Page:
# On solving the minimally clued 8x8 Sudoku

So I have been doing research on the minimal amount of numbers needed to create an 8x8, and found this paper which went over the minimum amount of clues needed for a sudoku to have a unique solution for different sized Sudokus.

This is the 14-clue case for the 8x8 sudoku:

which I have been trying to solve, although I'm not really able to for some reason. Here is my attempt at solving this:

1. We can put a 1 in R2C1 and a 4 in R3C8:

1. Then, we can put a 2 and a 3 in R4C1 and R4C3 respectively:

1. Then, placing another 2 and 3 we get:

which is where I am currently stuck. No matter what I do, I can't fill out any other numbers nor am I able to fill out any rows/columns.

So my question is, how do I continue solving the minimally clued 8x8 Sudoku?

You were on the right track with your previous step:

Consider where the 2s can go in the bottom two right boxes. They form a pair in the blue cells, meaning the 2 in the top right box must go in the red cell.

If you then continue to look at the 2s and 3s, you'll quickly see where a 3 must go at the top, and this then lets you place a lot more 2s and 3s on the right

• oh my that's a lot of numbers I just placed. Thank you! Commented Jan 11 at 18:41
• You don't need the blue squares. Just look at the fifth column, and the red square is the only possible location for the 2.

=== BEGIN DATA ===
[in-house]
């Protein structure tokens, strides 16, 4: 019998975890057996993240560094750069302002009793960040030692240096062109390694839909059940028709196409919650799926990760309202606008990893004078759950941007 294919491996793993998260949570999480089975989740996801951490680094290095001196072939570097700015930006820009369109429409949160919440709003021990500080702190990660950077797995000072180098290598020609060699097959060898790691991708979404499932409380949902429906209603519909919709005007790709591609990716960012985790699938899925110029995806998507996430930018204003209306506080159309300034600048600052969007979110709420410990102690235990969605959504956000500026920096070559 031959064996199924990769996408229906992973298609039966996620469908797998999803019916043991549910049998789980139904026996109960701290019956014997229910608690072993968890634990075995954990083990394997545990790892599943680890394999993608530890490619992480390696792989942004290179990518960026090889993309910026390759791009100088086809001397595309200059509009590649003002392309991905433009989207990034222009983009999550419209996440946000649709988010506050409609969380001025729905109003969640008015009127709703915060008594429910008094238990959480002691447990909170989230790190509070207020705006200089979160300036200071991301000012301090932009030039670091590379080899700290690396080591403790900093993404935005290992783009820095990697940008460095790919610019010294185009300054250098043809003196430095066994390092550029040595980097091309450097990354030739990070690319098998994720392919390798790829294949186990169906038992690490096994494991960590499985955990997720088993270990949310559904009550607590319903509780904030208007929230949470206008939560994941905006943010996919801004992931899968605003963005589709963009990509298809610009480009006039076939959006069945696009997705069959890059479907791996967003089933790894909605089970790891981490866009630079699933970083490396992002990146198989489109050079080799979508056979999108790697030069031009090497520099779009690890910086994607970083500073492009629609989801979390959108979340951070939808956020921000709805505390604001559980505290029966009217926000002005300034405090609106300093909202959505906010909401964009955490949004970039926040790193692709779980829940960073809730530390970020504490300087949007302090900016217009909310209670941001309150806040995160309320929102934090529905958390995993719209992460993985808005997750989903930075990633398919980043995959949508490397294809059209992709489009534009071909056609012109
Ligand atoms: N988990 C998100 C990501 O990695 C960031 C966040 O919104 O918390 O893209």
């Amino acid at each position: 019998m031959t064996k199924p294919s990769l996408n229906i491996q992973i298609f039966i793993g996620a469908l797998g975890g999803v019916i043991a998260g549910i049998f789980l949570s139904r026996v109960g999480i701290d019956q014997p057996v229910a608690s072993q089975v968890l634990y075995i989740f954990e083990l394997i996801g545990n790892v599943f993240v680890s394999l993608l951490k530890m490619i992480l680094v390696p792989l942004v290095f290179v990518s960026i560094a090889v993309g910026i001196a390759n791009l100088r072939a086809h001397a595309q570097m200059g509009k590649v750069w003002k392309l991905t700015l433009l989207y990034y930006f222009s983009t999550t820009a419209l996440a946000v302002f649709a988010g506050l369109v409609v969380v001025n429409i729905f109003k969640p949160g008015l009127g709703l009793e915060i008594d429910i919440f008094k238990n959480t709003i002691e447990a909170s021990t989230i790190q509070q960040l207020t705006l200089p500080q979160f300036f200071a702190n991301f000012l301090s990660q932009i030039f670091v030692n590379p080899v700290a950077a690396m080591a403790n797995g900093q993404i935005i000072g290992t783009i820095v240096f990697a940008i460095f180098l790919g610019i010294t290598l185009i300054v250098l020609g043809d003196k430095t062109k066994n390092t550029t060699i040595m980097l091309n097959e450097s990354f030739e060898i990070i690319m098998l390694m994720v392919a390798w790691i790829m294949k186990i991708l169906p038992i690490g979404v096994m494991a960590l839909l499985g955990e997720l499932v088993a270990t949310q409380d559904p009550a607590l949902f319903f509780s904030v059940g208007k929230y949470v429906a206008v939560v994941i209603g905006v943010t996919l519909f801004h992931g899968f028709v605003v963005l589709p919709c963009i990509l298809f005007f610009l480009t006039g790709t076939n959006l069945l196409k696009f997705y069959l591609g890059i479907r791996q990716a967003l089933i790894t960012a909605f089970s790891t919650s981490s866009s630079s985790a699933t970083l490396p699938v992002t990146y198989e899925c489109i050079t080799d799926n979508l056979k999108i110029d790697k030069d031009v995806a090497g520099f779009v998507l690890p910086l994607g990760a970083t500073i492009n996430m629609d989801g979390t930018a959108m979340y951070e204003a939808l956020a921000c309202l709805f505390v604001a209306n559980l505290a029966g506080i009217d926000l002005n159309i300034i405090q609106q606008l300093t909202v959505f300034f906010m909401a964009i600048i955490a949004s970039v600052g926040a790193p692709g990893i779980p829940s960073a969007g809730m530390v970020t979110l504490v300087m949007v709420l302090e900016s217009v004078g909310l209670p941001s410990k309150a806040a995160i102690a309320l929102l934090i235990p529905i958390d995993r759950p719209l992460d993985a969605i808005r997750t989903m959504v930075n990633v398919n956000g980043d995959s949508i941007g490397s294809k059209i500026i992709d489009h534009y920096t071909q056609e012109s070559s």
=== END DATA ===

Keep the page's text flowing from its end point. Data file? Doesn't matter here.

– fljx
Commented Jan 12 at 8:51
• @fljx good point, looks like I slightly overcomplicated things Commented Jan 12 at 10:38
• @BeastlyGerbil Maybe in this case, but it is an insightful attack. I wrote a generic solver (6x6, 8x8, 9x9, 25x25, with and without diagonals), but I can't even figure out whether there is an exhaustive list of attacks. I eventually wrote a brute-force guessing rule with back-tracking. Then I figured I had a Sudoku generator -- just start from empty and make ransom guesses until it becomes deterministic. Commented Jan 12 at 12:03

This was a fun little challenge! I'll post my completed puzzle below if you're still stuck (spoilers), but the initial answer by Beastly was correct. To add on, once you're able to get more of the 2s and 3s, you'll surely find yourself stuck again as you'll have a lot of spaces for the 6, 7, and 8s. How I overcame that issue was by writing out possible numbers for where the numbers could be and using those potential numbers in that row or column to eliminate their placement in other parts of the puzzle.

Looking at the blue columns, if we assume any could be 2 or 3, we can then eliminate them as a possibility for their horizontal rows. The if_then and if_and_then logical processes are your friends here.

Below is my completed puzzle if you're interested (SPOILERS)